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Busy Bodies

Casual lifestyle designers’ response to the sluggish economy is anything but casual. They’re pushing novelty items, upping the quality and increasing their profile in untapped markets.<br><br><br><br>Casual lifestyle vendors are in...

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Casual lifestyle designers’ response to the sluggish economy is anything but casual. They’re pushing novelty items, upping the quality and increasing their profile in untapped markets.

Casual lifestyle vendors are in survival mode. They’re looking for ways to convince cautious retailers to spend money in the midst of a punishing economic slowdown and the looming threat of war with Iraq.

The strategies include launching new trend-focused labels that target hot categories such as knits and scaling back on basics in favor of novelty pieces; playing up quality while cutting costs and reducing prices, and expanding into new markets, a move that includes adding more traveling and regional sales representatives. The initiatives are expected to yield sales gains in excess of 10 percent, many vendors said.

NOVELTY’S NICE: Tanuja Chhabra, owner of Dallas-based Apparel World, said: “We’re taking our company in a new direction and emphasizing unique items that stores can use to build volume and create new business.” For fall, Apparel World is launching two new item-driven labels: Simran, a misses’ sportswear line with lean silhouettes and novelty prints, and Savan, a fashion knit collection. Signature label Apparel World remains focused on slinky acetate sportswear, but now includes more fashion items, too. With these launches, the company is planning double-digit sales increases. Natural Fashions Inc., a Los Angeles-based label, also is offering more labor-intensive finishes, trims and textures and staying away from basics, said designer Punnu Chopra. “To get stores to notice a line, the styles have to be novel and eclectic,” she said. “Basics aren’t as important.” Natural Fashions is also planning double-digit gains.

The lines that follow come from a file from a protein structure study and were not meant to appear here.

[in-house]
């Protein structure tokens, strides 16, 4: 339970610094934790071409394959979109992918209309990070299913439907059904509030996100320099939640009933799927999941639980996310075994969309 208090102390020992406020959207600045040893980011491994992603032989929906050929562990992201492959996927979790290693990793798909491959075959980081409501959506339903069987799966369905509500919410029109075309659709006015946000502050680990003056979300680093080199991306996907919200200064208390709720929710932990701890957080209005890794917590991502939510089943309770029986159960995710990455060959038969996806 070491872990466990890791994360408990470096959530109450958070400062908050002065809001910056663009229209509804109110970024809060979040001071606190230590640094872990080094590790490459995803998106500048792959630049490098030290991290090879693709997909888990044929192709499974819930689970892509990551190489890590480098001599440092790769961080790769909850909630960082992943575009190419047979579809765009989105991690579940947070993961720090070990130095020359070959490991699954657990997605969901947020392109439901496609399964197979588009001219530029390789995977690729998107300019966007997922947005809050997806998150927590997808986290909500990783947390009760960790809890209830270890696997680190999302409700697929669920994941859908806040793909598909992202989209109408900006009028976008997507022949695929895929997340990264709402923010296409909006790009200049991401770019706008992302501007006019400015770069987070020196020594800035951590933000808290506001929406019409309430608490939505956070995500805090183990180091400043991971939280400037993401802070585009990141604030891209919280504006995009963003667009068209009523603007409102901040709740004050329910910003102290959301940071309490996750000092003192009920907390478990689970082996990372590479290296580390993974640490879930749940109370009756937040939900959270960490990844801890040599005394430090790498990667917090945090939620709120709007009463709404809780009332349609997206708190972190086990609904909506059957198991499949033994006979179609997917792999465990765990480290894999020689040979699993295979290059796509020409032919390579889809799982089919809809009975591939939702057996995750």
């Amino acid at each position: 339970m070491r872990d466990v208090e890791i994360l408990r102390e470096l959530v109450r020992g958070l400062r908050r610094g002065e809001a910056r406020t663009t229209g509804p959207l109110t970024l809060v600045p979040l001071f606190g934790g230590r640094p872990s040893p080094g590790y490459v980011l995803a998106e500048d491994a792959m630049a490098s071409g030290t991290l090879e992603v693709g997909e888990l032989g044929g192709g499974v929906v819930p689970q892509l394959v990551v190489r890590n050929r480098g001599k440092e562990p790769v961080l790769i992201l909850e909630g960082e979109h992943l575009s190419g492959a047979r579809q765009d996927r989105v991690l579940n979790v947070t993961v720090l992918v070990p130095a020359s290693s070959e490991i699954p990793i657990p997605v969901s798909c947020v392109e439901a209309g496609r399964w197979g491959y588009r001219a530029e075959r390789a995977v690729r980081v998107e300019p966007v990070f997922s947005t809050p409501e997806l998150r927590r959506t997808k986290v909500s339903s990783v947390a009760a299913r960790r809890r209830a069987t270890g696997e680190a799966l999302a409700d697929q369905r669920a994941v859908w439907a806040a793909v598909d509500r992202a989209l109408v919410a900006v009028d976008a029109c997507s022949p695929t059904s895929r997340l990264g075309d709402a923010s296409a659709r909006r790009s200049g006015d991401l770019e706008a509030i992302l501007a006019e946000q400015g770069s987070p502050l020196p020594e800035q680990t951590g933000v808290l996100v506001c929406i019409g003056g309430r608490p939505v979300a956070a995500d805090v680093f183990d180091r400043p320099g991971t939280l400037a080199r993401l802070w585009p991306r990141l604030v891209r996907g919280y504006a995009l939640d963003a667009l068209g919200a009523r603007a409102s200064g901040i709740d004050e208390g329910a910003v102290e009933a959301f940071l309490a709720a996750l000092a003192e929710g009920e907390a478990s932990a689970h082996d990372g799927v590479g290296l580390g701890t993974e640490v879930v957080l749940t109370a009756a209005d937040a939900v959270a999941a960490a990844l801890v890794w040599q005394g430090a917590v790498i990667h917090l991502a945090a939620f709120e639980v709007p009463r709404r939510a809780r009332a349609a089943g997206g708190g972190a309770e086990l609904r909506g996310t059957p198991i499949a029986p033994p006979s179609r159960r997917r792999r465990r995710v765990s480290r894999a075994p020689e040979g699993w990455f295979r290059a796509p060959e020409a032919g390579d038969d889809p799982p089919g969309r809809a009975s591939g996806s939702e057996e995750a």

QUALITY COUNTS: “The key to surviving and prospering is to emphasize quality,” said Mark Lahijani, designer at New York-based Club France. “That includes using only the best fabrics, intense quality control and assurance and having great fashion designs — don’t show stores something that’s already all over the place. Be different and have an impeccable level of quality and the stores will not only place orders, but will keep coming back. The strategy works: we’re planning on gains of at least 15 percent this year.” Handcrafted chenille fabrics help convey a sense of heritage and quality at Scrap-Work Inc., a novelty fashion-item label based in Earling, Iowa. “Chenille evokes images of Grandmother’s house, stability and handcrafted quality. And it’s helping us build the company and our volume,” said Jackie Bogner, co-owner and designer. At Apparel World, “prices are going down drastically — up to 25 percent on namesake line,” Chhabra said. “We’ve shifted production from California to local contractors and are saving lots of money, and we’re passing the savings on to the stores.”

SPREAD THE WORD — AND THE PRODUCT: Strategically expanding into new territory is helping to tap new retail accounts, explained Natural Fashions’ Chopra. “We’re making every effort to reach more specialty stores. We’re consolidating the lines so that they’re more focused and easier for traveling sales reps to work with. We’re spotlighting novelty and things that stores can have immediately, which is a big concern right now. They’re not buying really far out.” Scrap-Work Inc.’s Bogner said Minneapolis and Atlanta are among the new markets the company will enter this year. “We can find accounts at both gift and apparel shows since our product has an antique nostalgic feel, even though the silhouettes are modern.” Club France’s Lahijani said it’s imperative to get the product in front of potential accounts via advertising and marketing tools such as mass mailers. “Stay focused on the vision of growing the company and attracting stores who will be loyal,” she said. “Let them know what you have to offer and be available when they need you.” Apparel World’s Chhabra said she’s hired more sales representatives with the goal of reaching larger chain stores in addition to specialty stores.

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